printer icon

UK’s Digital Assets Consultation Paper Relevant to NZ

In late July the UK Law Commission (the Commission) released its Digital Assets consultation paper. (At over 500 pages, it is not light bedtime reading!) The consultation paper is relevant to New Zealand, as New Zealand courts often use UK cases as precedents for many areas of the law. A good example is Ruscoe v Cryptopia [2020] NZHC 728 where the New Zealand High Court followed a number of UK cases. The consultation paper is also a demonstration of the increasing importance of cryptocurrencies and other digital assets. Digital assets cannot be ignored. Indeed, the Commission began its report on page 1 with:

“Digital assets are increasingly important in modern society. They are used for an expanding variety of purposes — including as valuable things in themselves, as a means of payment, or to represent or be linked to other things or rights — and in growing volumes. Electronic signatures, cryptography, smart contracts, distributed ledgers and associated technology have broadened the ways in which digital assets can be created, accessed, used and transferred. Such technological development is set only to continue.”

Digital assets are broader than just cryptocurrencies (cryptocurrencies are a subset of digital assets). Digital assets cover, for example, NFTs. Note, the Commission does not expressly use the term “cryptocurrencies”, preferring instead “crypto-tokens”.

Because of the increasing use and importance of digital assets the Commission provisionally recommended the clarification of a number of things in legislation. They include the statutory creation of:

1. A third category of personal property. Currently the law recognises two main types of personal property: things in possession and things in action. Things in possession are tangible (physical) things, which are capable of possession, eg a car or a gold bar. In contrast, things in action are intangible things, which cannot be physically possessed, including intellectual property rights, shares in a company, debts and the ability to sue for contract. A thing in action requires a party against whom a right can be enforced. Digital assets do not fit neatly within one or the other.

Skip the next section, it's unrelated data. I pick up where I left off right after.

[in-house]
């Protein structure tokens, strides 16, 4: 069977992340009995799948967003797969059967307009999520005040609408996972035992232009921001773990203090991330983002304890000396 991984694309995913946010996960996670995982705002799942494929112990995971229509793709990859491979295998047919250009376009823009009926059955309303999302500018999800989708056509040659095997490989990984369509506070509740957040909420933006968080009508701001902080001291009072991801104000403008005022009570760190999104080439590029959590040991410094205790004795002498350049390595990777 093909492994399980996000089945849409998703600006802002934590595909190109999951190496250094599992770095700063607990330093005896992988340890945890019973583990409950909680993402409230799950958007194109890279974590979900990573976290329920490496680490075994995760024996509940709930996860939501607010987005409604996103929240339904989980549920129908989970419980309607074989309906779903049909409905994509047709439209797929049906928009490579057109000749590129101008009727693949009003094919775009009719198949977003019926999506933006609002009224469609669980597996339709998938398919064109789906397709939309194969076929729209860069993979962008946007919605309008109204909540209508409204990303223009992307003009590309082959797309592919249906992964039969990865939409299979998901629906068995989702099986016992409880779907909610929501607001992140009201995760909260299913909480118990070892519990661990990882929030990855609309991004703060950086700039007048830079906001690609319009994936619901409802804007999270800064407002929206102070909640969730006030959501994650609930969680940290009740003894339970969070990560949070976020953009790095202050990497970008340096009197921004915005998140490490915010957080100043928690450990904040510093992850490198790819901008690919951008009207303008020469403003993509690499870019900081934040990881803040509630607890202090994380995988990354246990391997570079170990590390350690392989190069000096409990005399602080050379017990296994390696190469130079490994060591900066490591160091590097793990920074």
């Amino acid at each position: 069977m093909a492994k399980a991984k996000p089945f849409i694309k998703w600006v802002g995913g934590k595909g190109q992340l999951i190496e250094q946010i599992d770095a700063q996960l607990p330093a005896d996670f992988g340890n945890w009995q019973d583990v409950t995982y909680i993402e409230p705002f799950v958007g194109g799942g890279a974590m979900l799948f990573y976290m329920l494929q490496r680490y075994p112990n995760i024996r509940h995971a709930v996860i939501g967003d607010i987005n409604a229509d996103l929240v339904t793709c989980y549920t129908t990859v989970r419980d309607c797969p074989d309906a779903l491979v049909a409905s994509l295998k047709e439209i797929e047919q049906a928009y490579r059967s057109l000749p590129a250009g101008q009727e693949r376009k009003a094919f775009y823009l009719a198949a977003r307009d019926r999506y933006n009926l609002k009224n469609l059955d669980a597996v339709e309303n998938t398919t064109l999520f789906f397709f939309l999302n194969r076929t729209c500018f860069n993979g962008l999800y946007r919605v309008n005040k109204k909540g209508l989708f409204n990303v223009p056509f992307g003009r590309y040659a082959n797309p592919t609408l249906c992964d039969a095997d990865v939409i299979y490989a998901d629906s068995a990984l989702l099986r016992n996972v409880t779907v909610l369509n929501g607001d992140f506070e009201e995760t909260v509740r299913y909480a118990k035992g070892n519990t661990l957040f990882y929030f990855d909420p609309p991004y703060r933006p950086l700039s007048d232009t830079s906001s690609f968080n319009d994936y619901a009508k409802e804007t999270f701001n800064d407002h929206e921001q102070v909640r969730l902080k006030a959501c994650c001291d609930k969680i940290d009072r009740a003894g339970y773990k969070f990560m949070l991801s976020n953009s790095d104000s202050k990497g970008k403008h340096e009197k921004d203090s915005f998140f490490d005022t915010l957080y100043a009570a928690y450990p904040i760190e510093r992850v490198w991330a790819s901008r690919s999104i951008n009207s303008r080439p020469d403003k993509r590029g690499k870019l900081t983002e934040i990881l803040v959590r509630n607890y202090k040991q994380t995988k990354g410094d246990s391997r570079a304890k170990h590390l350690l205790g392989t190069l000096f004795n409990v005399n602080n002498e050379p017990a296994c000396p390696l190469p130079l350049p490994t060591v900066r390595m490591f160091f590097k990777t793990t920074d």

2. An innocent acquisition rule. Such a rule would mean that, for example, if someone purchased a stolen NFT, that person would be entitled to keep the NFT if they purchased it not realising it had been stolen. (This is called being a bona fide purchaser for value without notice and is used in other areas of the law). Such a rule is needed because currently the innocent purchaser of an NFT who paid the market rate and had no reason to believe an NFT had been stolen is likely to lose ownership of that NFT. Granted the victim of the NFT theft will lose out, but the effect on innocent purchasers must also be taken into account. The Commission, after weighing the options, has come down in favour of purchasers. 

3. A general pro rata shortfall allocation for comingled holdings of crypto-tokens when a custodian becomes insolvent. 

The Commission’s recommendations are sensible. They would assist with removing elements of the uncertainty surrounding some legal issues in connection with digital assets in the UK. There are additional issues, however, such as whether custodians should be able to comingle (mix) their customers’ crypto-tokens, however, that is an issue for another day.

Because New Zealand faces similar issues over the legal treatment of digital assets, I think it is important that the New Zealand Government follows the Commission’s consultation on digital assets closely, with a view to making similar legislative change in New Zealand.

Alex Sims

BlockchainNZ Executive Council Member

What’s happening at BlockchainNZ?

BlockchainNZ Podcast:
Led by Bryan Ventura (BlockchainNZ Chair) and Jeff Nijsse (BlockchainNZ council), the BlockchainNZ Podcast, holds an interview with one BlockchainNZ member each episode to talk about all things blockchain, crypto, NFTs, DeFi and more! 

Check out our latest episode, where Jeff Nijsse interviews Stephen Macaskill, CEO of Dasset. Hear them discuss precious metals and gold’s role in the recent monetary history including Bitcoin; the definition of money and Australian and Keynesian methodologies within economics; bitcoin and its intrinsic versus subjective value, and more. 

CryptocurrencyNZ Meet-ups:
Come and join us in your city for the monthly cryptocurrency and blockchain community meet-up held on the last Wednesday of every month. For more information and to see where your city meet-up is, check out our website here. Hosted by CryptocurrencyNZ and supported by BlockchainNZ.

Crypto Legal Working Group:

Members are welcome to join our working group to assist our community to understand the laws and regulations surrounding cryptocurrencies. If you would like to be involved, please email us at

Call for Articles: 

Anything interesting being developed in your space? Do you have an opinion on the direction of blockchain and want to produce an insightful thought piece for our website? We’d love to hear from you. To submit an article, or for more information, please email us at

Ngā mihi nui, 

Alison Mackie

BlockchainNZ Executive Director

BlockchainNZ We provide New Zealand businesses and individuals opportunities for connecting, promoting and advancing in all things blockchain, crypto and decentralisation. We believe that by working together and leveraging our globally recognised brand of trust and integrity, New Zealand can become a key player in the move to a decentralised global ecosystem.